The appellant, Syed Adeel Safdar, and two co accused who have since discontinued their appeals, were tried for a number of offences involving the abuse of the appellant’s wife. At the end of the evidence and argument on the merits of the allegations, they brought an application under s. 11(b) of the Charter for a stay of proceedings based on unreasonable delay. While the trial judge was preparing his decision on the trial proper, he heard the s. 11(b) application, reserved his decision and then granted the stay. In the trial judge’s reasons on the s. 11(b) application, he also advised that he had completed his reserved decision on the trial proper, which he did not release, but placed under seal pending the outcome of any appeal of the stay order.
The Crown appealed the stay order, arguing that following the Supreme Court’s decision in R. v. K.G.K., 2020 SCC 7, the trial judge erred in including the period from the end of the evidence and argument until the release of the stay decision in his calculation of the overall delay. The Court of Appeal unanimously allowed the Crown’s appeal, set aside the stay order and referred the matter back to the trial judge to release his decision on the trial proper.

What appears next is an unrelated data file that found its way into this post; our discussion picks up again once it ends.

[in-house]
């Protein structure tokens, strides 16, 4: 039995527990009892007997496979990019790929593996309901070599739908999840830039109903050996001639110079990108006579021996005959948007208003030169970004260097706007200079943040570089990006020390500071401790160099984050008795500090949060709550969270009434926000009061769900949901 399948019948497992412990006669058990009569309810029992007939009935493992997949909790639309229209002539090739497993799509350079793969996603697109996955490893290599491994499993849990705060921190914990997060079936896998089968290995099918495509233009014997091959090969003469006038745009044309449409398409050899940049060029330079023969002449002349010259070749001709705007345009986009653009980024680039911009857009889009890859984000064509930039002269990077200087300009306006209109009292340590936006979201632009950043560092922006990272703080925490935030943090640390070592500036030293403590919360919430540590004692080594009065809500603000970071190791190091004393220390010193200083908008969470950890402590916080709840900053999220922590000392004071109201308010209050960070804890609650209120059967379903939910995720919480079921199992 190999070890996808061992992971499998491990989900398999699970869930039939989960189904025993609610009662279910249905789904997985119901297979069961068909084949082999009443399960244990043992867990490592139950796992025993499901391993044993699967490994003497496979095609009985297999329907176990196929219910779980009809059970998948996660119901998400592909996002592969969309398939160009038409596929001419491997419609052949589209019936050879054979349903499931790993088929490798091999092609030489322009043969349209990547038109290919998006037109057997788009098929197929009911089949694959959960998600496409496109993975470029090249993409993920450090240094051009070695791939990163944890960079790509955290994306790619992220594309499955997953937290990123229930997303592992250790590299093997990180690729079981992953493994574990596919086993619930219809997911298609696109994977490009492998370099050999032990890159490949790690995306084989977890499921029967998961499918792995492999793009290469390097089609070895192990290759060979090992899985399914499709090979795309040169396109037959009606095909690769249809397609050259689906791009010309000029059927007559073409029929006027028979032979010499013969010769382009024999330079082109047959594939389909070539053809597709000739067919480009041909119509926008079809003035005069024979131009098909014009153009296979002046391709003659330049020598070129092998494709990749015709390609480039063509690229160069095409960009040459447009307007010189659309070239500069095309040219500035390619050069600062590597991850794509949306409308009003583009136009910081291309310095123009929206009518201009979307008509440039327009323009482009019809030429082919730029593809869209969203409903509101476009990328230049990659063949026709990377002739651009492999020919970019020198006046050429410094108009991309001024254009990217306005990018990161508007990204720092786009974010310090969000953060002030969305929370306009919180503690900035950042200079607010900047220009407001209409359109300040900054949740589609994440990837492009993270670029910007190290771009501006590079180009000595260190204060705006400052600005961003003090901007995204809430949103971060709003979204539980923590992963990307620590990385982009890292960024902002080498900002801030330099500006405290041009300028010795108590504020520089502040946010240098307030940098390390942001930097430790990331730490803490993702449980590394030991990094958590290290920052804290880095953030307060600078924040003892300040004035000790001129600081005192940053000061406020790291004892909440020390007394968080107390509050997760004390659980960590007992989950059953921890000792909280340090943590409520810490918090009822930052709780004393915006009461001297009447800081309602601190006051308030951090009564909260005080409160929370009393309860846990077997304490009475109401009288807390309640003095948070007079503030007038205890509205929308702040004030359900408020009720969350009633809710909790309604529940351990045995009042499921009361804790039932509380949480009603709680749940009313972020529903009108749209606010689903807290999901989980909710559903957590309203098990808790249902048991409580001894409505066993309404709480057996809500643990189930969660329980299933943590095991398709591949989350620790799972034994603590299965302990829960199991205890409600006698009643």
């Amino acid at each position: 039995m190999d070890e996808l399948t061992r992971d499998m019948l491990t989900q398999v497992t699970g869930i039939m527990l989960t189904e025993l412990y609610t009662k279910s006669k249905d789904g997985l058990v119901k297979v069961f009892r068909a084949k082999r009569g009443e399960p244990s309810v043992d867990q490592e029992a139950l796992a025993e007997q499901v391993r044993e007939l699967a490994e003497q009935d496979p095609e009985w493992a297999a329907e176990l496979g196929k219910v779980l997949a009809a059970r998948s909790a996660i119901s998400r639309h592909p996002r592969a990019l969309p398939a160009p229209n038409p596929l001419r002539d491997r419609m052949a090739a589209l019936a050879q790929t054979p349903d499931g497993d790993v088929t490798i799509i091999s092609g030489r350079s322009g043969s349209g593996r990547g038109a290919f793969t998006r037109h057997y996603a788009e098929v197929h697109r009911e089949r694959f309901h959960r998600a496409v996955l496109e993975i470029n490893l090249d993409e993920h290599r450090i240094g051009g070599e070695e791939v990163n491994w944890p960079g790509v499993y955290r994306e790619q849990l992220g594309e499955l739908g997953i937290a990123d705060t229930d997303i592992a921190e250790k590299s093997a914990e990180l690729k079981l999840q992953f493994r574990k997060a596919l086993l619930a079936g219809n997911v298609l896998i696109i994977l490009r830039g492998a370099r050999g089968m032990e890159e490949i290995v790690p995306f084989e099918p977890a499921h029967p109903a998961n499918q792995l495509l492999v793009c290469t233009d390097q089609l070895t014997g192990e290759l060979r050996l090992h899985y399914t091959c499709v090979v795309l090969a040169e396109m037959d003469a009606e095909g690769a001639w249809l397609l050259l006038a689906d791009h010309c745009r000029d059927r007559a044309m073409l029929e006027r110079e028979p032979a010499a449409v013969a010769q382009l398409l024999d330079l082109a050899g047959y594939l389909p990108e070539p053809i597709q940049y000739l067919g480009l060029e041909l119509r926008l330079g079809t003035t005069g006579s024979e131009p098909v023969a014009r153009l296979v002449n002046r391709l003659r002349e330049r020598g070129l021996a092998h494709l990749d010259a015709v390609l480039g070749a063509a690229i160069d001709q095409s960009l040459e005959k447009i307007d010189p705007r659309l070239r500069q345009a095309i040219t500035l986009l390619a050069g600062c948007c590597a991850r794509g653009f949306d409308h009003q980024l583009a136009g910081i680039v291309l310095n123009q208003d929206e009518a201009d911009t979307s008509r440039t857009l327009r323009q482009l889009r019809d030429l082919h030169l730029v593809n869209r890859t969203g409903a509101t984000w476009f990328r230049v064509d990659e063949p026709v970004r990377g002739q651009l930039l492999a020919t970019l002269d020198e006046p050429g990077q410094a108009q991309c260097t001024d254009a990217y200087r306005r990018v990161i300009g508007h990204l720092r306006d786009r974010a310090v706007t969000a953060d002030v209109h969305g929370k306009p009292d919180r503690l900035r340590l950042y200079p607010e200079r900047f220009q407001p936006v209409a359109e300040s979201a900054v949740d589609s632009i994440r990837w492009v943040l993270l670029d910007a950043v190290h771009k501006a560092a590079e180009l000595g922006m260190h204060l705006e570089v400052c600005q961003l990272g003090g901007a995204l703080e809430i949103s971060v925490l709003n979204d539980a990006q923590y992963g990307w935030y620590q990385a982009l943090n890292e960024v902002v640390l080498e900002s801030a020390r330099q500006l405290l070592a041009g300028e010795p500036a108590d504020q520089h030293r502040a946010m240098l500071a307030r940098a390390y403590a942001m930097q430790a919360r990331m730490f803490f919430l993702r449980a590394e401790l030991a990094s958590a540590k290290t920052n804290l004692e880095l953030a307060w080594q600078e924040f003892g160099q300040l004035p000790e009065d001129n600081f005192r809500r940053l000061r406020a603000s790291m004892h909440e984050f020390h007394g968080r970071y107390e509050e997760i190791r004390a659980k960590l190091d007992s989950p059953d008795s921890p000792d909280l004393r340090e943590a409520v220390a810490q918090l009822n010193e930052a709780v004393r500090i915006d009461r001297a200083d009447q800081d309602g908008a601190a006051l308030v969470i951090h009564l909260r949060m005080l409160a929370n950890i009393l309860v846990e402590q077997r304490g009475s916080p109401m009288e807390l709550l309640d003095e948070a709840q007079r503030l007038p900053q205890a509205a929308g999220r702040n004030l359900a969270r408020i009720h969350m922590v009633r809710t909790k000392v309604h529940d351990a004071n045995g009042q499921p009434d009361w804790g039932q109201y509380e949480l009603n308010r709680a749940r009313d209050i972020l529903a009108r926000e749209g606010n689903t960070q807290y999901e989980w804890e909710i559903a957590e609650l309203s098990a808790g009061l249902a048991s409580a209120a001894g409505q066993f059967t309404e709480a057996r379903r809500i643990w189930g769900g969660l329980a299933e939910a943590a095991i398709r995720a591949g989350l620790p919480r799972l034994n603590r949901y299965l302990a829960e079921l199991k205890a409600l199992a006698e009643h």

Constitutional law - Canadian charter (Criminal), Right to be tried within a reasonable time (s. 11(b)) - Constitutional law — Charter of Rights — Right to be tried within a reasonable time — Whether the Court of Appeal erred in holding that the period of time required for applications brought pursuant to the Canadian Charter of Rights and Freedoms should be considered as part of verdict deliberation time and thus deducted from the calculation of net delay in an application brought under s. 11(b) of the Charter — Whether the Court of Appeal erred in failing to correct the trial judge’s characterization of delay in setting trial dates attributable to systemic limitations on court resources as defence waiver — Whether the Court of Appeal erred in failing to correct the trial judge’s characterization of delay attributed to the trial taking substantially longer than the trial estimate as a discrete exceptional circumstance — Whether the Court of Appeal erred in failing to correct the trial judge’s over allocation of delay for the discrete exceptional circumstance of illness of Crown counsel — Whether the Court of Appeal erred in concluding that below the ceiling delay of 29.25 months was not markedly longer than the trial should have taken.
(Ontario) (Criminal) (As of Right)
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